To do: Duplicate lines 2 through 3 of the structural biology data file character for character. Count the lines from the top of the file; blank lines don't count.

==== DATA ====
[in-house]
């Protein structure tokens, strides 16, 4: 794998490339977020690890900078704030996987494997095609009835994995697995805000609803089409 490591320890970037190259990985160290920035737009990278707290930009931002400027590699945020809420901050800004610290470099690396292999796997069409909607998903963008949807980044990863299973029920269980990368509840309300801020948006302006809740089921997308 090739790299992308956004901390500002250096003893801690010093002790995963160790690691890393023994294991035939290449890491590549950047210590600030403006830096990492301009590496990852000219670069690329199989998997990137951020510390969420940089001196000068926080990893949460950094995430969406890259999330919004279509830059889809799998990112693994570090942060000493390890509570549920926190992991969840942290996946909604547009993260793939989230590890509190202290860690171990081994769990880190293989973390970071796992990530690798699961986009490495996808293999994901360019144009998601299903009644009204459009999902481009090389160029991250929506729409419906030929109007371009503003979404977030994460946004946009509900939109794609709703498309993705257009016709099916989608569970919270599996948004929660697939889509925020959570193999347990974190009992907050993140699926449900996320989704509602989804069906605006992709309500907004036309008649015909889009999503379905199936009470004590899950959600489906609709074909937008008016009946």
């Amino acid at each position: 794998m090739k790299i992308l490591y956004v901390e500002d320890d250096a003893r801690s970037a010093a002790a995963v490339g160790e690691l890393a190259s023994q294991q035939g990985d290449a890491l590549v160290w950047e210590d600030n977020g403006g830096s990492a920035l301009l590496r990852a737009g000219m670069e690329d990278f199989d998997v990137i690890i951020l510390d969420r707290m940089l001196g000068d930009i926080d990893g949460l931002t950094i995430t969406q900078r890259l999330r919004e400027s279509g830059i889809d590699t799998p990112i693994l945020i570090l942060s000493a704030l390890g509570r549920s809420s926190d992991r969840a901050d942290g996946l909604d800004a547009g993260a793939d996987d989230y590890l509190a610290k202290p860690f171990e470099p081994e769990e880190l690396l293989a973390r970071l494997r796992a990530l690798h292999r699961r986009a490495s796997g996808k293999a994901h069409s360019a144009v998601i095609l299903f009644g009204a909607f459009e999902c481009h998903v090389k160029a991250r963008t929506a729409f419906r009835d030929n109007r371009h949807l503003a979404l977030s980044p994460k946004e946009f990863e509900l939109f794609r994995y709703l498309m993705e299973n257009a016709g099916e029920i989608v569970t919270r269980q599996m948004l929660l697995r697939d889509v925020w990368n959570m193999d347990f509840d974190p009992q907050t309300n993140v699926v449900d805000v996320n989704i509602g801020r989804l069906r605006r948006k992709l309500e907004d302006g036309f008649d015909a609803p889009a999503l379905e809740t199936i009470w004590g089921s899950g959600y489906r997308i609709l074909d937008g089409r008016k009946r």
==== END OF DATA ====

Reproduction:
């Protein structure tokens, strides 16, 4: 794998490339977020690890900078704030996987494997095609009835994995697995805000609803089409 490591320890970037190259990985160290920035737009990278707290930009931002400027590699945020809420901050800004610290470099690396292999796997069409909607998903963008949807980044990863299973029920269980990368509840309300801020948006302006809740089921997308 090739790299992308956004901390500002250096003893801690010093002790995963160790690691890393023994294991035939290449890491590549950047210590600030403006830096990492301009590496990852000219670069690329199989998997990137951020510390969420940089001196000068926080990893949460950094995430969406890259999330919004279509830059889809799998990112693994570090942060000493390890509570549920926190992991969840942290996946909604547009993260793939989230590890509190202290860690171990081994769990880190293989973390970071796992990530690798699961986009490495996808293999994901360019144009998601299903009644009204459009999902481009090389160029991250929506729409419906030929109007371009503003979404977030994460946004946009509900939109794609709703498309993705257009016709099916989608569970919270599996948004929660697939889509925020959570193999347990974190009992907050993140699926449900996320989704509602989804069906605006992709309500907004036309008649015909889009999503379905199936009470004590899950959600489906609709074909937008008016009946």
């Amino acid at each position: 794998m090739k790299i992308l490591y956004v901390e500002d320890d250096a003893r801690s970037a010093a002790a995963v490339g160790e690691l890393a190259s023994q294991q035939g990985d290449a890491l590549v160290w950047e210590d600030n977020g403006g830096s990492a920035l301009l590496r990852a737009g000219m670069e690329d990278f199989d998997v990137i690890i951020l510390d969420r707290m940089l001196g000068d930009i926080d990893g949460l931002t950094i995430t969406q900078r890259l999330r919004e400027s279509g830059i889809d590699t799998p990112i693994l945020i570090l942060s000493a704030l390890g509570r549920s809420s926190d992991r969840a901050d942290g996946l909604d800004a547009g993260a793939d996987d989230y590890l509190a610290k202290p860690f171990e470099p081994e769990e880190l690396l293989a973390r970071l494997r796992a990530l690798h292999r699961r986009a490495s796997g996808k293999a994901h069409s360019a144009v998601i095609l299903f009644g009204a909607f459009e999902c481009h998903v090389k160029a991250r963008t929506a729409f419906r009835d030929n109007r371009h949807l503003a979404l977030s980044p994460k946004e946009f990863e509900l939109f794609r994995y709703l498309m993705e299973n257009a016709g099916e029920i989608v569970t919270r269980q599996m948004l929660l697995r697939d889509v925020w990368n959570m193999d347990f509840d974190p009992q907050t309300n993140v699926v449900d805000v996320n989704i509602g801020r989804l069906r605006r948006k992709l309500e907004d302006g036309f008649d015909a609803p889009a999503l379905e809740t199936i009470w004590g089921s899950g959600y489906r997308i609709l074909d937008g089409r008016k009946r």